Burnie CBD and Port from Wilfred Campbell Memorial Reserve
Burnie CBD and Port, from Wilfred Campbell Memorial Reserve

The forerunner to Business Northwest, the Burnie Chamber of Commerce was established at a meeting sponsored by the Launceston Chamber Of Commerce and held in the ‘old’ council chambers in Wilson Street at 8pm on 24th June 1937, chaired by Burnie Warden Roly Hilder.

Initial foundation membership was 85 and then Chairman and Managing Director of The Advocate newspaper Mr Len Harris was elected as foundation chairman. Vice chairmen were well known Stan Joyce and Mac Crisp. The executive committee comprised Sam Bird, Les Hudson, Allan Bewsher and Stan Alford.

This original committee established five sectional committees, each with a chairman and from five to nine members. Namely, Public Affairs and Finance, Retail, Produce, Transport, and Timber and Mining. AW Tanner was treasurer, WD Lean secretary and R Wardlaw auditor.

We might wonder what sort of a town would spawn such a vigorous organisation back in the thirties. Burnie had a population of only 7000 and A.P.P.M. was not much more than a hole in the ground. Of course, in those days there was no Tioxide, no Lactos, no Elphinstones, no Harvey Norman and no expressway. The passenger train left the station in front of the Bay View Hotel at 7am daily for Hobart and you could catch the odd flathead off the rocks across the tracks. Likewise, there was no island breakwater, no foreshore reclamation, no container crane, let alone any containers, no berths 5, 6 and 7 or wood chips.

By 1945, the Chamber had a membership of 115, embracing nine special committees. There are no other records to be found until 1970 other than the minutes of a very active retail section, which met regularly to set shop trading hours and to discuss industrial matters and other matters of common interest.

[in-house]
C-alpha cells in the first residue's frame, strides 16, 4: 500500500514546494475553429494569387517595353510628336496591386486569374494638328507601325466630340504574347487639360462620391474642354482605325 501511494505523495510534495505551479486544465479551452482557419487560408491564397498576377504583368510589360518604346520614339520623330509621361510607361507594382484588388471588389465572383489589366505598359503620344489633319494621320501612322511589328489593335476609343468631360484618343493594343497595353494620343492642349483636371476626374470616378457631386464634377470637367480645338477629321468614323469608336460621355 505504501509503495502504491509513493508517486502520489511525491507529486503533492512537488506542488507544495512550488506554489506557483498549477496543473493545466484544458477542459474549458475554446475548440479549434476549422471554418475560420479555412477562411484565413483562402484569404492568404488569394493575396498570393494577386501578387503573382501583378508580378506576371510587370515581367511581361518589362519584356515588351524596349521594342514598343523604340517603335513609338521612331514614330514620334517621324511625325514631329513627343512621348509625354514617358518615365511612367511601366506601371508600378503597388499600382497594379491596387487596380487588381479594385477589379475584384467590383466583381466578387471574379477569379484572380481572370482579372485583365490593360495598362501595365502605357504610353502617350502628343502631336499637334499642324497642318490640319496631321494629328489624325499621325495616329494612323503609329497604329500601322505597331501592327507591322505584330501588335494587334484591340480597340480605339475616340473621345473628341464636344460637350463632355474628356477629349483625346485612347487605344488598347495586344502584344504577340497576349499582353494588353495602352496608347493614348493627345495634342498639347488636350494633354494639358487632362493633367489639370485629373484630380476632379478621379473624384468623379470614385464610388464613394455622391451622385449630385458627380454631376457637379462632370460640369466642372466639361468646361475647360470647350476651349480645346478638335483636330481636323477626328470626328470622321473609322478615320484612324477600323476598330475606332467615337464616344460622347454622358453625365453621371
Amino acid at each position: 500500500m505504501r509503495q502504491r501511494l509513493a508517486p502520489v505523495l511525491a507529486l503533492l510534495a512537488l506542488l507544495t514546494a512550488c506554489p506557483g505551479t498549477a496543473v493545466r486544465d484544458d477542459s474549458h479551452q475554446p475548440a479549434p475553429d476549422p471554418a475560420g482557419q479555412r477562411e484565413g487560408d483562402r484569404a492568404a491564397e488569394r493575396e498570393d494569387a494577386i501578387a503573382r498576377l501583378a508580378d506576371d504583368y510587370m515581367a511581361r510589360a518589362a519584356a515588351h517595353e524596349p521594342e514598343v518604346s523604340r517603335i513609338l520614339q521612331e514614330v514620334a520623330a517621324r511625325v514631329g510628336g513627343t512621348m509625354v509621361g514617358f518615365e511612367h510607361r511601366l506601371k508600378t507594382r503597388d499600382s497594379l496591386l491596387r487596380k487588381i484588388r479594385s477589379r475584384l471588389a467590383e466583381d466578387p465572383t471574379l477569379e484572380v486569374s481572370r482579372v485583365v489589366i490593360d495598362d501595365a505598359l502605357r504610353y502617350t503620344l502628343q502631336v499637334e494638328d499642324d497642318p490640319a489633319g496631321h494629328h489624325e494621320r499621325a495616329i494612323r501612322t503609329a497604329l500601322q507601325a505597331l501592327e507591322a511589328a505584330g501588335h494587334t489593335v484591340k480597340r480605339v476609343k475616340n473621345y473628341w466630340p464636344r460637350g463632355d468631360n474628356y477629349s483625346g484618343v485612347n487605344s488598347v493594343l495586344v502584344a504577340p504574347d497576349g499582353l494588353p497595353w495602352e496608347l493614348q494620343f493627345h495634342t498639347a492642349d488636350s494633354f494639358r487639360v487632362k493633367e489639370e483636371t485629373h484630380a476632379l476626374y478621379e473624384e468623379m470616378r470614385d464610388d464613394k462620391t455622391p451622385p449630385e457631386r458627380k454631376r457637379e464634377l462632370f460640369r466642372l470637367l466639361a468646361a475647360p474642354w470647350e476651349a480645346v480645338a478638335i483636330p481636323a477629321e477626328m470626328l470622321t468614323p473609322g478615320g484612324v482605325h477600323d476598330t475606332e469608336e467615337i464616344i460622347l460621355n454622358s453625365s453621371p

In 1970, President John Pease urged the introduction of one-way streets to alleviate the town’s growing traffic problems and drew the attention of the police to the problem of school bags cluttering doorways and footpaths. In 1976, he expressed concern about delays in the commencement of the expressway’s construction and in 1986 urged its completion by the end of that year.

It is nearly thirty years since the Chamber expressed support for a mall in Wilson Street, later discussing with Council a plan for its implementation for a trial period. Members of the Burnie Club may need to be reminded that in 1974 the Chamber supported a plan to buy Breckenborough for use as a Community Art and Cultural Centre.

The Chamber’s name was changed in 1994 in conformity with the state body and all other state-wide Chambers to include the word ‘industry’.

One of the Chamber’s more progressive decisions in 1971 was to accept a report endorsing the formation of an Association of North Western Chambers of Commerce to be recommended to other Chambers on the Coast, resulting in its formation in 1973, with Burnie members Lloyd Harris and Ed Cooper as president and secretary respectively.

Although the Association didn’t enjoy enough on-going support, it survived long enough and strongly enough to successfully see the establishment, at its behest, of a single statistical district from Wynyard to Latrobe by the Australian Bureau of Statistics as the basis of a notion for a future “linear” city from Wynyard to Latrobe. That activity was followed by discussions with the then Federal Minister for Regional Development Ray Groom on the establishment of a Regional Authority representative of local government, commerce, industry and the community with the authority to make planning decisions and implement them. Ray Groom’s movement to State politics was largely responsible for the idea not being pursued.

Over the years, the Chamber has been active in consultation with the City Council, the Port Authority and with other business-based groups in seeking optimum conditions for the successful operation of business and industry in the community and to advance the development and growth of the Burnie area.

In August 2019 the Chamber rebranded to become Business Northwest in a move to extend our geographical reach and to appeal to a younger and more diverse range of businesses.

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